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Russia Tests PL-19 Nudol Direct-Ascent ASAT System

A computer generated image of the Russian Nudol Antisatellite missile and TEL. Image courtesy of Plymouth University.

Russia reportedly tested its A-235 PL-19 Nudol direct-ascent antisatellite (ASAT) weapon system on 15 April 2020, according to U.S. Space Command and independent observers.

The test reportedly took place at 15:00hrs UTC when the DA-ASAT was launched from a mobile launcher at the Plesetsk Cosmodrome in Northern Russia. Independent observers believe that the Nudol DA-ASAT interceptor missile carried a dummy kill vehicle that did not hit any objects in low-Earth orbit (LEO). The dummy kill vehicle is believed to have splashed down in the Laptev Sea in the Arctic Ocean.

It is thought that the Nudol has a maximum altitude of 1,500 kilometres. This means that it can potentially hit satellites in LEO orbiting up to that altitude. At present most satellites in LEO that would warrant targeting by Russia in the event of conflict are Earth observation satellites – to include military and intelligence reconnaissance satellites.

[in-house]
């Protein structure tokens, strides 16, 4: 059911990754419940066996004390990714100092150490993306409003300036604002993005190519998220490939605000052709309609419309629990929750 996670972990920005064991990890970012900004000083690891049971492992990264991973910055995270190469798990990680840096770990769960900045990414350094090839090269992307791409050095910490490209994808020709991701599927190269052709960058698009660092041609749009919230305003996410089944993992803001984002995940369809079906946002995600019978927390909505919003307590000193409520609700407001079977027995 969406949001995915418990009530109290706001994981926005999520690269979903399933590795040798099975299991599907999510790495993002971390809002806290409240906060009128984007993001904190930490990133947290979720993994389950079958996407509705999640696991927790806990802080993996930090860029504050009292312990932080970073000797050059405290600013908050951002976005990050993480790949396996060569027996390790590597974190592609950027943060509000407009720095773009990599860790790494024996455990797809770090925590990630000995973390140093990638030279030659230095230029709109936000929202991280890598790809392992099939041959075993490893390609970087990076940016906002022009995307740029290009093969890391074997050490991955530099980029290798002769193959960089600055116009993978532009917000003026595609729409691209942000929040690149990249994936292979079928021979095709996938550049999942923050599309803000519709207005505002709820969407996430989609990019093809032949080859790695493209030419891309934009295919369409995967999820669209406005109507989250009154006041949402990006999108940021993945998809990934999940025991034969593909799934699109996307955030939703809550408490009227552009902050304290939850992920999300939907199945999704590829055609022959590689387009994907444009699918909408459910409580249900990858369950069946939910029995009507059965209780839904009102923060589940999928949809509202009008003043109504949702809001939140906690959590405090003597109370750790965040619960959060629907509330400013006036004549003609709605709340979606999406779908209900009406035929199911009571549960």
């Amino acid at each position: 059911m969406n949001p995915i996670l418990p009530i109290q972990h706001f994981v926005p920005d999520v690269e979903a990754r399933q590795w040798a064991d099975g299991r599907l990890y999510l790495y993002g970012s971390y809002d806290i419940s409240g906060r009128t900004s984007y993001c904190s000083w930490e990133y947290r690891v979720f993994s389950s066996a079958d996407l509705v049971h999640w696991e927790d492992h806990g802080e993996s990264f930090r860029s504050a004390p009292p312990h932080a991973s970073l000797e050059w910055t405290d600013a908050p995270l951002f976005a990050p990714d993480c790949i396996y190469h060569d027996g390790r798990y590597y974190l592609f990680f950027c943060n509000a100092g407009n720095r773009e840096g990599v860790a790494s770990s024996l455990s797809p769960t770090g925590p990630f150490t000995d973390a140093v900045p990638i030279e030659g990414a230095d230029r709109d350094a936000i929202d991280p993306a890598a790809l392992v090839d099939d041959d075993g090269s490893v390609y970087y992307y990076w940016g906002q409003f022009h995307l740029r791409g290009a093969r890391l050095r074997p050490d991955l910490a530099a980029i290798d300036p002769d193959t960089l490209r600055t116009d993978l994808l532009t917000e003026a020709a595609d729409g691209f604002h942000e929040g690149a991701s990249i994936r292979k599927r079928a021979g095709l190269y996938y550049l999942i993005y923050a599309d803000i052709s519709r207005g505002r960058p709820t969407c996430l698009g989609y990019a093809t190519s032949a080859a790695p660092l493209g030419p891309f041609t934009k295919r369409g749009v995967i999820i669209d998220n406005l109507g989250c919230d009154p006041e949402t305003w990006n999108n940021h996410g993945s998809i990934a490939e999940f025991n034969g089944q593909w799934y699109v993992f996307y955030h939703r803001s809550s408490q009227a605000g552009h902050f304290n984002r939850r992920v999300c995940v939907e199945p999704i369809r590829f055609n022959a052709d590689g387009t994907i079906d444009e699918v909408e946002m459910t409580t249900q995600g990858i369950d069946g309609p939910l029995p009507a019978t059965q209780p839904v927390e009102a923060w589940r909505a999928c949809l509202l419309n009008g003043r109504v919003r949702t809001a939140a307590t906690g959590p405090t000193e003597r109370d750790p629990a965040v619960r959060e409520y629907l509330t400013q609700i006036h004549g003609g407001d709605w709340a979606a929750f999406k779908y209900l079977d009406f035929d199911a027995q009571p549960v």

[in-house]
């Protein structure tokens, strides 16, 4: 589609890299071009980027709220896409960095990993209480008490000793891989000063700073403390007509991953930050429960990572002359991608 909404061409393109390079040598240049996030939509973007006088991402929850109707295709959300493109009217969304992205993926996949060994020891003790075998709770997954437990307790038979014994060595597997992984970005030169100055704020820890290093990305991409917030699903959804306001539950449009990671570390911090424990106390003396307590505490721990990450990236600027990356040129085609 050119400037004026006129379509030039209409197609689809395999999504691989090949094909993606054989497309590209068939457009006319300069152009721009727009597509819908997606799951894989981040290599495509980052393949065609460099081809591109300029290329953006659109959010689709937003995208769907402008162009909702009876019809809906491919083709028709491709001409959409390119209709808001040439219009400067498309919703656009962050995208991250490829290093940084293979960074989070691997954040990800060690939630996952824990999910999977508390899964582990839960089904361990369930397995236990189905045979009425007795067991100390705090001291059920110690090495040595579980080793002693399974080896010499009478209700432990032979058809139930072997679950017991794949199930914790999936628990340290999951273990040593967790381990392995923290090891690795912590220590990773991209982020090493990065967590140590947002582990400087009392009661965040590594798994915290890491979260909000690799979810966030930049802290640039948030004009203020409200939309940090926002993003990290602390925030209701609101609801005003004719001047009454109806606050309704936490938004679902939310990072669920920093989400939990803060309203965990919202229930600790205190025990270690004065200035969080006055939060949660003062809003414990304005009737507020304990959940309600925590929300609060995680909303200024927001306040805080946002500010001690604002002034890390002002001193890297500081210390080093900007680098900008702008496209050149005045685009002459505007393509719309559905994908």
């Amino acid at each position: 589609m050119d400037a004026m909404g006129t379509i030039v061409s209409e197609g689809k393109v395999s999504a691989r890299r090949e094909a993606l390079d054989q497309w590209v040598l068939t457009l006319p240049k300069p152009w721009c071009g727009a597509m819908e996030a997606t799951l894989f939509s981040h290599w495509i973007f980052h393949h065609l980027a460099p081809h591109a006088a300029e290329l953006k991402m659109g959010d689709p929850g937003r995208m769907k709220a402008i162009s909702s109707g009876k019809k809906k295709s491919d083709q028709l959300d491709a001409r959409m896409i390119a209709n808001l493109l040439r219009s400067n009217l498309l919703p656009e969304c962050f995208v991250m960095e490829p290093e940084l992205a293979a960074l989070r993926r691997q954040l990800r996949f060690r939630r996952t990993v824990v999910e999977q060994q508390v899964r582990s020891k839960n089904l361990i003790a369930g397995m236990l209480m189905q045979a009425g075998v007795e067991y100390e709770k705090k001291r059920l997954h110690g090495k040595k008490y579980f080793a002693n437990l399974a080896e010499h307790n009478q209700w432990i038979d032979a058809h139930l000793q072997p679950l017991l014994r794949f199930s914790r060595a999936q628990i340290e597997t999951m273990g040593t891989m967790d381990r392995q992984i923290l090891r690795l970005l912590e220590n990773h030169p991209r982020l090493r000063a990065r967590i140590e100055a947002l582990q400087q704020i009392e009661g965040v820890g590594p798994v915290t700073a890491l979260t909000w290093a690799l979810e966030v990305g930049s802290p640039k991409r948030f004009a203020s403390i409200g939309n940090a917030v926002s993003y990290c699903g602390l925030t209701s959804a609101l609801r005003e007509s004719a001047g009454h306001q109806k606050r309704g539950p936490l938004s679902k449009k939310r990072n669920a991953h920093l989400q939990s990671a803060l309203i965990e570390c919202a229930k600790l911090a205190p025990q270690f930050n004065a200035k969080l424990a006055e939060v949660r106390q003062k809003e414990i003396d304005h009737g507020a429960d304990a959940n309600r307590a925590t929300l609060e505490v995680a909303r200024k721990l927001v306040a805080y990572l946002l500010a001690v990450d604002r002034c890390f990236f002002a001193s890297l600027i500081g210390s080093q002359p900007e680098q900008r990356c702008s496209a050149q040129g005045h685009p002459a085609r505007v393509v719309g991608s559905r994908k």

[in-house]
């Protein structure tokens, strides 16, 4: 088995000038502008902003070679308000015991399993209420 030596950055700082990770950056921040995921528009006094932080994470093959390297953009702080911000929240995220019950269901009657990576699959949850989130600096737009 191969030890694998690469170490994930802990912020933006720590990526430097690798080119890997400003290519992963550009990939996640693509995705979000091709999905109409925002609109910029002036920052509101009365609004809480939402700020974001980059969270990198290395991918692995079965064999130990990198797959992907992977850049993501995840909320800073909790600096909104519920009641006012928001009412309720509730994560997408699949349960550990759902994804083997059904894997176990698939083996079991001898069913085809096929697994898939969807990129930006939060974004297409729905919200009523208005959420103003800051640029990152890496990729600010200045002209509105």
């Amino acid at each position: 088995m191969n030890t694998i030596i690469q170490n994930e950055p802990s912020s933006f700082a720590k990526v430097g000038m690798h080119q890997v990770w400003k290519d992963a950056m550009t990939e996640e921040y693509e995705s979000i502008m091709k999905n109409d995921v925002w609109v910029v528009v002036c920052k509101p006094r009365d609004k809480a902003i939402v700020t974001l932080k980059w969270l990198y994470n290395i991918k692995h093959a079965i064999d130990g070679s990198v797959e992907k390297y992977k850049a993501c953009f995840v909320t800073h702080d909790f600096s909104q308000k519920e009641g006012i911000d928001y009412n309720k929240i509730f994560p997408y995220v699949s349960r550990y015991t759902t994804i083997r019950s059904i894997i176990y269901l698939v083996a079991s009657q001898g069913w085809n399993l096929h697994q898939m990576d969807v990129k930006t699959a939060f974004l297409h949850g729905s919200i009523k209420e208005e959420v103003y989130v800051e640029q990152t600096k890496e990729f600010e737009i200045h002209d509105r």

While the Russians began testing the Nudol in 2005, the current variant believed to be in use began testing in 2014. This variant of the Nudol uses a Don-2N radar for tracking the target satellite. The Nudol is manufactured by Russian aerospace company VKO Almaz-Antey. It is not known when – or whether – the Nudol system will be declared operational.

The United States responded swiftly to the Nudol test, with General John ‘Jay’ Raymond, the commander of U.S. Space Command and the Chief of Space Operations for the U.S. Space Force, condemning Russia using blunt language.

“Russia’s DA-ASAT test provides yet another example that the threats to U.S. and allied space systems are real, serious and growing. The United States is ready and committed to deterring aggression and defending the Nation, our allies and U.S. interests from hostile acts in space,” said General Raymond. “This test is further proof of Russia’s hypocritical advocacy of outer space arms control proposals designed to restrict the capabilities of the United States while clearly having no intention of halting their counterspace weapons programs.”

As of publication time, the Russian government had not commented on the intent, rationale, and results of the Nudol DA-ASAT test.

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